Doctors and medical professionals still don’t really know what causes migraines, but the general consensus among migraine sufferers is that they really, really suck. Ask anyone who gets migraines (they can also be chronic) and that person will tell you that it basically feels like you are are dying. Oftentimes, besides the excruciating pain, the symptoms of a migraine can include blurred vision, loss of appetite, dizziness and sensitivity to light. What’s the difference between a headache and migraine? A migraine is much worse – so much worse that it can immobilize a person; so much so that it can be hard to even go to work. However, a recent study shows that individuals with both migraines and sleep apnea can seek relief and get their lives back with persistent CPAP, or continuous positive airway pressure, treatment.
After two years of CPAP use, the results were staggering: patients showed significant reductions in their suffering from both migraines and sleep apnea.
– Hildegard Hidalgo, MD
The study, which was conducted by researchers at the Department of Neurology at Kamillus-Klinik in Asbach, Germany and presented at the 23rd Meeting of the European Neurological Society in Barcelona, Spain, showed not only a decrease in the frequency of migraines among sleep apnea patients who underwent CPAP treatment, but also a reduction in duration and intensity. Patients also showed a decline in reliance on medication to treat their migraines. Moreover, patients were able to get back to work and take full advantage of their days off. Basically, thanks to CPAP treatment, patients with sleep apnea and debilitating migraines were able to get back to enjoying their lives, as opposed to being buckled up in the fetal position on the bathroom floor wishing the pain would stop.
Researchers in the study wanted to further examine the relationship between migraines and sleep apnea in order to determine if the solution to alleviating the migraines could be achieved with CPAP therapy. Specifically, researchers wanted to take a closer look at why sleep apnea might cause chronic migraines. They believe the answer lies in the fact that when you struggle for breath during one of the possibly hundreds of nightly “apneas,” your brain gets less oxygen, which can cause something called hypoxemia or hypoxia, essentially meaning that you have lower levels of oxygen in your blood stream. Researchers took a look at thirty people who suffer from both sleep apnea and migraines and followed up with the patients over the course of two years.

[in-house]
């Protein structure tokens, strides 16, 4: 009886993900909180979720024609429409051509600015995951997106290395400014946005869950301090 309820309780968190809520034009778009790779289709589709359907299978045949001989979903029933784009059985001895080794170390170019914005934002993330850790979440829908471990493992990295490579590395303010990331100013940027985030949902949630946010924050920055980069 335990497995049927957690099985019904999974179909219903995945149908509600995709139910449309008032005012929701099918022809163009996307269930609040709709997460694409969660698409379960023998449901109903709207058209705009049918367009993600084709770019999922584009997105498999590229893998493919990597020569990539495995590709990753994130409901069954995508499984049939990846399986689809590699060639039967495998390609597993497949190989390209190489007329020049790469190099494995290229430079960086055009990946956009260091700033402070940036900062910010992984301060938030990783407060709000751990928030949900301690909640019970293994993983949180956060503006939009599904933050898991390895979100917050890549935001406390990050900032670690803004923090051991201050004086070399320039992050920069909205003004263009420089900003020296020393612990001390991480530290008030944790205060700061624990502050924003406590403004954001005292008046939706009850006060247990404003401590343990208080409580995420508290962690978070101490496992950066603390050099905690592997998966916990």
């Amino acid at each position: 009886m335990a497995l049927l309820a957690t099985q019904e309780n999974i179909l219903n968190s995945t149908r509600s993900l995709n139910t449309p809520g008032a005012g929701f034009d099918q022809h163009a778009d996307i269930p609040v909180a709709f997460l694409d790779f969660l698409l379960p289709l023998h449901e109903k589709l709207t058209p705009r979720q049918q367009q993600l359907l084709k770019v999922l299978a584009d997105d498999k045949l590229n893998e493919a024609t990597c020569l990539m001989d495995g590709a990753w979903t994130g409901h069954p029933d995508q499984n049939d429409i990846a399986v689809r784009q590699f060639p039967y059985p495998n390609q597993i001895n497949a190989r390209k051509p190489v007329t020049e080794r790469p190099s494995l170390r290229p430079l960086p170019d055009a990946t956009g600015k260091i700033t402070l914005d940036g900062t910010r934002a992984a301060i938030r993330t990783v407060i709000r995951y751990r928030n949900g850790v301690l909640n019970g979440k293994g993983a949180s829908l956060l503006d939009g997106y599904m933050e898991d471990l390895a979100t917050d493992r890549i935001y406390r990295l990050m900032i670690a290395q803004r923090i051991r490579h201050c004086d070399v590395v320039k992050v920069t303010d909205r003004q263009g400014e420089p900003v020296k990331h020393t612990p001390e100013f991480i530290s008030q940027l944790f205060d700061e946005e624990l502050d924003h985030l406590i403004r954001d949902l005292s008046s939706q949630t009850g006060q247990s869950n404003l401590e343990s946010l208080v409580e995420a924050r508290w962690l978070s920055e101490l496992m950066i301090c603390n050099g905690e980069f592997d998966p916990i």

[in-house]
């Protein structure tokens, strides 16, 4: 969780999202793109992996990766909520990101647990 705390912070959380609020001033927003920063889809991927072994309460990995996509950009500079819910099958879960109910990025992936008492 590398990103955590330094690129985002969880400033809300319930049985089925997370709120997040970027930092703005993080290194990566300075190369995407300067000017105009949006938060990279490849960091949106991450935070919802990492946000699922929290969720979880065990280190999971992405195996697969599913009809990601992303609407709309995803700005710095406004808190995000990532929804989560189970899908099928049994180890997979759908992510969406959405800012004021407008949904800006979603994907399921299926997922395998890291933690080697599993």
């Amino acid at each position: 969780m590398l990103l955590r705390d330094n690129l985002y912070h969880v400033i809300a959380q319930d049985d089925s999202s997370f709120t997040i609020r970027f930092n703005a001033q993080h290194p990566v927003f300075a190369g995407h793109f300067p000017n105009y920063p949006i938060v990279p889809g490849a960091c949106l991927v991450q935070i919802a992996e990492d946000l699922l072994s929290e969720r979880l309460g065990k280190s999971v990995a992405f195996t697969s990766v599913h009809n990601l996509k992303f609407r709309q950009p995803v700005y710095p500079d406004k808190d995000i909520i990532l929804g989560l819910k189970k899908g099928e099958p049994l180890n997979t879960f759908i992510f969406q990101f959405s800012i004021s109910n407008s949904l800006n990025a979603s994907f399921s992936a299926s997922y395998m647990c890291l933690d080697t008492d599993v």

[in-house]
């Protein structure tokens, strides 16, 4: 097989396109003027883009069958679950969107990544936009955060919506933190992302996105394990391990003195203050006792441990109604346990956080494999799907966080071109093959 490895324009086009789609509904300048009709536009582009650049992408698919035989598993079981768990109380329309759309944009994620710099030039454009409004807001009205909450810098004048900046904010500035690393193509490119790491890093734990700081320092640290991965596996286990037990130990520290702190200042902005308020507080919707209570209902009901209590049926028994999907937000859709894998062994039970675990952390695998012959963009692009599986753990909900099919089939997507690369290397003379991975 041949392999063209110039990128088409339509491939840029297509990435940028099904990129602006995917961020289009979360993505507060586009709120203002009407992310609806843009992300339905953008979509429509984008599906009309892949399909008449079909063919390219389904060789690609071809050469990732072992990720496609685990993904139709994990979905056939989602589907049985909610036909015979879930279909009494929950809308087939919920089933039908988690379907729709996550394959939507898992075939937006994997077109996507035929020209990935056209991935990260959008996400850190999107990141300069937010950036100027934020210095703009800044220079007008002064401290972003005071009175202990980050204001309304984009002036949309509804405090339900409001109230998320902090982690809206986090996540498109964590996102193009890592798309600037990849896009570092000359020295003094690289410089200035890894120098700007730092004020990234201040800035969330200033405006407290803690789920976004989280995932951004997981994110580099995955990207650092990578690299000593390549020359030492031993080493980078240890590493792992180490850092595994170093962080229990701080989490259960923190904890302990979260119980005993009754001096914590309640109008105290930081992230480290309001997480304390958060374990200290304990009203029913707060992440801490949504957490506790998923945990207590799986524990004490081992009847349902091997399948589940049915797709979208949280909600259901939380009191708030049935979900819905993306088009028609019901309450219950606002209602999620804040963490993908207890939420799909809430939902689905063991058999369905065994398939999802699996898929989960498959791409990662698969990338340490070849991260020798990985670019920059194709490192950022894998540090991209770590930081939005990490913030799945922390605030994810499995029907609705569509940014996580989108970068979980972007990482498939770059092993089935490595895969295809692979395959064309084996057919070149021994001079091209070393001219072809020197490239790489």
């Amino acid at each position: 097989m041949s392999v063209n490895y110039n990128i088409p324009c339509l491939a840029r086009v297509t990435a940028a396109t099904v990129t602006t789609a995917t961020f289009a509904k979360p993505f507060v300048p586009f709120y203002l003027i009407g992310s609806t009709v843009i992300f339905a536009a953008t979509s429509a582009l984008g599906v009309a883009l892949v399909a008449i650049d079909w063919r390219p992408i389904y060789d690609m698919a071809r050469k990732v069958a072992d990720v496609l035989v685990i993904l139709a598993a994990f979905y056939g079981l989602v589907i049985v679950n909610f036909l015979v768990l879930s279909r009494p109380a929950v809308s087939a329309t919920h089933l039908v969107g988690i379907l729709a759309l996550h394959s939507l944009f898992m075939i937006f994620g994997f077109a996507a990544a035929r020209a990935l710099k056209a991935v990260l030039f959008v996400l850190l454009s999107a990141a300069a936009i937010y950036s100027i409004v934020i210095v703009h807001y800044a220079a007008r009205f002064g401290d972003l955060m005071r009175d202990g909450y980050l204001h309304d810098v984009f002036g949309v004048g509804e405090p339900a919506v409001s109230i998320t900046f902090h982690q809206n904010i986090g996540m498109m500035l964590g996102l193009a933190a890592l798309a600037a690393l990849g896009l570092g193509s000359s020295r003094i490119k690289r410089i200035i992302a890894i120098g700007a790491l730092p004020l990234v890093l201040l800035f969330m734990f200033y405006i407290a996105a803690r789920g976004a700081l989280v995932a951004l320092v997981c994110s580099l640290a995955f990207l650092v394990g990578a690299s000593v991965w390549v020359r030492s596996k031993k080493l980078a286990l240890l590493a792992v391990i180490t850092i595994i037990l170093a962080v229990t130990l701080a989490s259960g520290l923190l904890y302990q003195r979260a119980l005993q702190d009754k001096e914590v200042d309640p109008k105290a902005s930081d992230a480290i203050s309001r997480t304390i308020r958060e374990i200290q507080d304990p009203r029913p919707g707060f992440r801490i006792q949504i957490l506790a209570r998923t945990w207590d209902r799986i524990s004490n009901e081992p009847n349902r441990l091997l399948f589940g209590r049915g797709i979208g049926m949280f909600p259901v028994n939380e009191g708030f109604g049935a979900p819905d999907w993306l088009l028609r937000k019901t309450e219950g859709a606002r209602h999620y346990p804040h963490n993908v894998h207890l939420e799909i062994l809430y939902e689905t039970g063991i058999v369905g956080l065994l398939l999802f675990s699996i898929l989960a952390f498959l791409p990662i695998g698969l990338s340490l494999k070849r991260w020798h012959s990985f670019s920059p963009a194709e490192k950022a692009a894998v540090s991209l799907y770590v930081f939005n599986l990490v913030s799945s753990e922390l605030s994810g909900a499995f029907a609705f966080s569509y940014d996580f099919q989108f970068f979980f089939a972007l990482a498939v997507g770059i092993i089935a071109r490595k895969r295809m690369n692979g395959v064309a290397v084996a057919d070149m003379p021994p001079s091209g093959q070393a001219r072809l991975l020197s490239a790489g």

After two years, the results were staggering: patients showed significant reductions in their suffering from both migraines and sleep apnea. Migraineurs – that is the name for people who suffer from migraines – reported drastic relief from their symptoms. After two years, zero patients lost days off work and the inability to work was hugely reduced, which essentially means less loss of earnings. This is great news for sufferers of sleep apnea and migraines, because just two months after this study was presented, another study, which was conducted in Denmark, shows that prolonged, untreated migraine attacks can result in brain lesions and loss of brain tissue volume. So, if you don’t want to end up like Jack Nicholson at the end of the One Flew Over the Cuckoo’s Nest, it is important to persistently adhere to your CPAP treatment. And just imagine it: life without migraines. Sounds good, doesn’t it?
Hidalgo, MD., Hildegard. CPAP improves migraine burden in patients with sleep apnea. 23rd Meeting of the European Neurological Society (ENS). Abstract O314. June 10, 2013.